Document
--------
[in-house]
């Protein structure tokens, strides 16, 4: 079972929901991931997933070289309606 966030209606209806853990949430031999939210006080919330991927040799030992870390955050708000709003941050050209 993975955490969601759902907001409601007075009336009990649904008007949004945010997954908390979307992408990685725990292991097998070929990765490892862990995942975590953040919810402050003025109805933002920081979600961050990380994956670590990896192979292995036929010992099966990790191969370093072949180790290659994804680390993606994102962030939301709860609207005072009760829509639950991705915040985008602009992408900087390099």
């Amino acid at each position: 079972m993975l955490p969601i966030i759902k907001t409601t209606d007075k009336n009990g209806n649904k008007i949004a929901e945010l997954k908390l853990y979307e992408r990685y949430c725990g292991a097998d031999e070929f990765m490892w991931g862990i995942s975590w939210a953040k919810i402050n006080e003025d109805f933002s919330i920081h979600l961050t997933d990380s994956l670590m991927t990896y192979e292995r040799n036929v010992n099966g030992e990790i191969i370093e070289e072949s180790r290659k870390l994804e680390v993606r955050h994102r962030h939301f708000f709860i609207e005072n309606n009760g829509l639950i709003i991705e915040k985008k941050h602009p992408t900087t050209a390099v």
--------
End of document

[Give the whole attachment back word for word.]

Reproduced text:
[in-house]
């Protein structure tokens, strides 16, 4: 079972929901991931997933070289309606 966030209606209806853990949430031999939210006080919330991927040799030992870390955050708000709003941050050209 993975955490969601759902907001409601007075009336009990649904008007949004945010997954908390979307992408990685725990292991097998070929990765490892862990995942975590953040919810402050003025109805933002920081979600961050990380994956670590990896192979292995036929010992099966990790191969370093072949180790290659994804680390993606994102962030939301709860609207005072009760829509639950991705915040985008602009992408900087390099």
């Amino acid at each position: 079972m993975l955490p969601i966030i759902k907001t409601t209606d007075k009336n009990g209806n649904k008007i949004a929901e945010l997954k908390l853990y979307e992408r990685y949430c725990g292991a097998d031999e070929f990765m490892w991931g862990i995942s975590w939210a953040k919810i402050n006080e003025d109805f933002s919330i920081h979600l961050t997933d990380s994956l670590m991927t990896y192979e292995r040799n036929v010992n099966g030992e990790i191969i370093e070289e072949s180790r290659k870390l994804e680390v993606r955050h994102r962030h939301f708000f709860i609207e005072n309606n009760g829509l639950i709003i991705e915040k985008k941050h602009p992408t900087t050209a390099v």